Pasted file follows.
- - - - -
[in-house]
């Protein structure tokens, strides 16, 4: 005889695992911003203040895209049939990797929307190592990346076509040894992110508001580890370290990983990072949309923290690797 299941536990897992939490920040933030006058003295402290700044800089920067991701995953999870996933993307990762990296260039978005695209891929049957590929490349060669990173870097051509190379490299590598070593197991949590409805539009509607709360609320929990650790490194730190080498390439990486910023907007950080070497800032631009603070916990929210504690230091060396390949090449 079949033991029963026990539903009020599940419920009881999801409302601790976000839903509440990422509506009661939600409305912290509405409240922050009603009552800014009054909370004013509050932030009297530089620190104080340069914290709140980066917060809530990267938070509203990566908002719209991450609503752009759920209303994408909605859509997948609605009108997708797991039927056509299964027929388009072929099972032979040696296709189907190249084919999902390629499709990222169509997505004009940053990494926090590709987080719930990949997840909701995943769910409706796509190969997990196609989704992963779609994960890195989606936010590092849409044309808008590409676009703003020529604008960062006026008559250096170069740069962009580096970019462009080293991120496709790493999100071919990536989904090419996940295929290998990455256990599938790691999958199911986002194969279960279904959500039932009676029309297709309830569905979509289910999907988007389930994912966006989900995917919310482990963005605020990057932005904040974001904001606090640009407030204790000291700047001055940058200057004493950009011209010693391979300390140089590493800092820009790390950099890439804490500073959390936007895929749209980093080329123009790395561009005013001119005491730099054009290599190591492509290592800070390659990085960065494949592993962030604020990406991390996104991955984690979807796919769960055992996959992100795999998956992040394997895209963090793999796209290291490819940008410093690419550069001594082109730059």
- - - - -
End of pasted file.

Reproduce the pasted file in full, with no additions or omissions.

[in-house]
């Protein structure tokens, strides 16, 4: 005889695992911003203040895209049939990797929307190592990346076509040894992110508001580890370290990983990072949309923290690797 299941536990897992939490920040933030006058003295402290700044800089920067991701995953999870996933993307990762990296260039978005695209891929049957590929490349060669990173870097051509190379490299590598070593197991949590409805539009509607709360609320929990650790490194730190080498390439990486910023907007950080070497800032631009603070916990929210504690230091060396390949090449 079949033991029963026990539903009020599940419920009881999801409302601790976000839903509440990422509506009661939600409305912290509405409240922050009603009552800014009054909370004013509050932030009297530089620190104080340069914290709140980066917060809530990267938070509203990566908002719209991450609503752009759920209303994408909605859509997948609605009108997708797991039927056509299964027929388009072929099972032979040696296709189907190249084919999902390629499709990222169509997505004009940053990494926090590709987080719930990949997840909701995943769910409706796509190969997990196609989704992963779609994960890195989606936010590092849409044309808008590409676009703003020529604008960062006026008559250096170069740069962009580096970019462009080293991120496709790493999100071919990536989904090419996940295929290998990455256990599938790691999958199911986002194969279960279904959500039932009676029309297709309830569905979509289910999907988007389930994912966006989900995917919310482990963005605020990057932005904040974001904001606090640009407030204790000291700047001055940058200057004493950009011209010693391979300390140089590493800092820009790390950099890439804490500073959390936007895929749209980093080329123009790395561009005013001119005491730099054009290599190591492509290592800070390659990085960065494949592993962030604020990406991390996104991955984690979807796919769960055992996959992100795999998956992040394997895209963090793999796209290291490819940008410093690419550069001594082109730059």